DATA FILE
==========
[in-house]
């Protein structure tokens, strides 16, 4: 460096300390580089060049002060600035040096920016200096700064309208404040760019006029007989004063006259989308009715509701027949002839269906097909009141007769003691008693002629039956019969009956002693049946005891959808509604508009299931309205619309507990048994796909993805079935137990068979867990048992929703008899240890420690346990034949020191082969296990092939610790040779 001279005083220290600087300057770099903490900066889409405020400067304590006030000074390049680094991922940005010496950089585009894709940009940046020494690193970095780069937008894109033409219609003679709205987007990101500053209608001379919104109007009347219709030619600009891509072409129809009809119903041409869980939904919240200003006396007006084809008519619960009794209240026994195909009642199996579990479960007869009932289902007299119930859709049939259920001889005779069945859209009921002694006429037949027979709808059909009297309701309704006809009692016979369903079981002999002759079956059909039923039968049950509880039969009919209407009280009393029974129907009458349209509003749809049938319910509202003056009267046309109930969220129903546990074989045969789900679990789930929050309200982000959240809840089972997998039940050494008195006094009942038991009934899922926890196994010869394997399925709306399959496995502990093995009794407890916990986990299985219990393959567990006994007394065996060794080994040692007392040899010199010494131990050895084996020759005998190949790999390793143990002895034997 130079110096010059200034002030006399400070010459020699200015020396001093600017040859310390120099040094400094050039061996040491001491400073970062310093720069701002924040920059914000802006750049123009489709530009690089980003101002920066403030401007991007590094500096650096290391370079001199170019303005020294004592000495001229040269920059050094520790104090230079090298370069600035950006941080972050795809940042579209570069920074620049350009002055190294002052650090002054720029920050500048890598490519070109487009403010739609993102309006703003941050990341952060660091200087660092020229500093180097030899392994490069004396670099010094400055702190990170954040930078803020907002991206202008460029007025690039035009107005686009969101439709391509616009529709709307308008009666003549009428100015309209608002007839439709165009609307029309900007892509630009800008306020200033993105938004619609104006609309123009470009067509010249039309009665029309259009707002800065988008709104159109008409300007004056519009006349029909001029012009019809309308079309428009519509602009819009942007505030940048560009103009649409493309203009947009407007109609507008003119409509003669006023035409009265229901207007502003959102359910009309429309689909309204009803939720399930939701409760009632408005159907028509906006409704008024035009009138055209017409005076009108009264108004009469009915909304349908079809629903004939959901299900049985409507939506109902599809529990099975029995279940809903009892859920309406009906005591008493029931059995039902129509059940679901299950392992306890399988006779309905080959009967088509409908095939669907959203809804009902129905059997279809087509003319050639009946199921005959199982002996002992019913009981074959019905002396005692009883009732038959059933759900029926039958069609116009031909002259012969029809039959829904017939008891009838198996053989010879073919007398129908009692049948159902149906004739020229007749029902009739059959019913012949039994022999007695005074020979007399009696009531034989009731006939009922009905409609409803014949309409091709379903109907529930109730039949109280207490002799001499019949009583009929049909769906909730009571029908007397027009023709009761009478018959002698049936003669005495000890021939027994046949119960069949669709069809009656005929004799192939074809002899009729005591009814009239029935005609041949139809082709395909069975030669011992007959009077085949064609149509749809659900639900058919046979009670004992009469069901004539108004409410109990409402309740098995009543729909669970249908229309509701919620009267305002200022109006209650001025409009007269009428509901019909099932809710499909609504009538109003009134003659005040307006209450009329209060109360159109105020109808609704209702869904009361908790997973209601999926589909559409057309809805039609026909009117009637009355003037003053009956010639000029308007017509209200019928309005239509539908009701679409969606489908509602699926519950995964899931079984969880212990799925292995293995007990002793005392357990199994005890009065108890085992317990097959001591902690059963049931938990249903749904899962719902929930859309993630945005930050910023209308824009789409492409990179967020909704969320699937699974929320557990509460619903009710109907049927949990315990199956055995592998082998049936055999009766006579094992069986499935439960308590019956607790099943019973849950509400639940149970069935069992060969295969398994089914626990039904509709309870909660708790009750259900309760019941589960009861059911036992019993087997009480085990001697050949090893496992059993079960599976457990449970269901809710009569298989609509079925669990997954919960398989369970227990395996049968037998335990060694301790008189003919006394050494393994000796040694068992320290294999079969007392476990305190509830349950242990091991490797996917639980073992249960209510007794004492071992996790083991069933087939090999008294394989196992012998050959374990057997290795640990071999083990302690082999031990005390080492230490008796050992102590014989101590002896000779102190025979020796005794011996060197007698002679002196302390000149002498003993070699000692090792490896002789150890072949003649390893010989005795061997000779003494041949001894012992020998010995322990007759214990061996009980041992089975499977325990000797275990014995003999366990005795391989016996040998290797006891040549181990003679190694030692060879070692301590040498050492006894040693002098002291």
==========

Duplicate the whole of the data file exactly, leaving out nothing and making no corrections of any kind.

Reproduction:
[in-house]
């Protein structure tokens, strides 16, 4: 460096300390580089060049002060600035040096920016200096700064309208404040760019006029007989004063006259989308009715509701027949002839269906097909009141007769003691008693002629039956019969009956002693049946005891959808509604508009299931309205619309507990048994796909993805079935137990068979867990048992929703008899240890420690346990034949020191082969296990092939610790040779 001279005083220290600087300057770099903490900066889409405020400067304590006030000074390049680094991922940005010496950089585009894709940009940046020494690193970095780069937008894109033409219609003679709205987007990101500053209608001379919104109007009347219709030619600009891509072409129809009809119903041409869980939904919240200003006396007006084809008519619960009794209240026994195909009642199996579990479960007869009932289902007299119930859709049939259920001889005779069945859209009921002694006429037949027979709808059909009297309701309704006809009692016979369903079981002999002759079956059909039923039968049950509880039969009919209407009280009393029974129907009458349209509003749809049938319910509202003056009267046309109930969220129903546990074989045969789900679990789930929050309200982000959240809840089972997998039940050494008195006094009942038991009934899922926890196994010869394997399925709306399959496995502990093995009794407890916990986990299985219990393959567990006994007394065996060794080994040692007392040899010199010494131990050895084996020759005998190949790999390793143990002895034997 130079110096010059200034002030006399400070010459020699200015020396001093600017040859310390120099040094400094050039061996040491001491400073970062310093720069701002924040920059914000802006750049123009489709530009690089980003101002920066403030401007991007590094500096650096290391370079001199170019303005020294004592000495001229040269920059050094520790104090230079090298370069600035950006941080972050795809940042579209570069920074620049350009002055190294002052650090002054720029920050500048890598490519070109487009403010739609993102309006703003941050990341952060660091200087660092020229500093180097030899392994490069004396670099010094400055702190990170954040930078803020907002991206202008460029007025690039035009107005686009969101439709391509616009529709709307308008009666003549009428100015309209608002007839439709165009609307029309900007892509630009800008306020200033993105938004619609104006609309123009470009067509010249039309009665029309259009707002800065988008709104159109008409300007004056519009006349029909001029012009019809309308079309428009519509602009819009942007505030940048560009103009649409493309203009947009407007109609507008003119409509003669006023035409009265229901207007502003959102359910009309429309689909309204009803939720399930939701409760009632408005159907028509906006409704008024035009009138055209017409005076009108009264108004009469009915909304349908079809629903004939959901299900049985409507939506109902599809529990099975029995279940809903009892859920309406009906005591008493029931059995039902129509059940679901299950392992306890399988006779309905080959009967088509409908095939669907959203809804009902129905059997279809087509003319050639009946199921005959199982002996002992019913009981074959019905002396005692009883009732038959059933759900029926039958069609116009031909002259012969029809039959829904017939008891009838198996053989010879073919007398129908009692049948159902149906004739020229007749029902009739059959019913012949039994022999007695005074020979007399009696009531034989009731006939009922009905409609409803014949309409091709379903109907529930109730039949109280207490002799001499019949009583009929049909769906909730009571029908007397027009023709009761009478018959002698049936003669005495000890021939027994046949119960069949669709069809009656005929004799192939074809002899009729005591009814009239029935005609041949139809082709395909069975030669011992007959009077085949064609149509749809659900639900058919046979009670004992009469069901004539108004409410109990409402309740098995009543729909669970249908229309509701919620009267305002200022109006209650001025409009007269009428509901019909099932809710499909609504009538109003009134003659005040307006209450009329209060109360159109105020109808609704209702869904009361908790997973209601999926589909559409057309809805039609026909009117009637009355003037003053009956010639000029308007017509209200019928309005239509539908009701679409969606489908509602699926519950995964899931079984969880212990799925292995293995007990002793005392357990199994005890009065108890085992317990097959001591902690059963049931938990249903749904899962719902929930859309993630945005930050910023209308824009789409492409990179967020909704969320699937699974929320557990509460619903009710109907049927949990315990199956055995592998082998049936055999009766006579094992069986499935439960308590019956607790099943019973849950509400639940149970069935069992060969295969398994089914626990039904509709309870909660708790009750259900309760019941589960009861059911036992019993087997009480085990001697050949090893496992059993079960599976457990449970269901809710009569298989609509079925669990997954919960398989369970227990395996049968037998335990060694301790008189003919006394050494393994000796040694068992320290294999079969007392476990305190509830349950242990091991490797996917639980073992249960209510007794004492071992996790083991069933087939090999008294394989196992012998050959374990057997290795640990071999083990302690082999031990005390080492230490008796050992102590014989101590002896000779102190025979020796005794011996060197007698002679002196302390000149002498003993070699000692090792490896002789150890072949003649390893010989005795061997000779003494041949001894012992020998010995322990007759214990061996009980041992089975499977325990000797275990014995003999366990005795391989016996040998290797006891040549181990003679190694030692060879070692301590040498050492006894040693002098002291």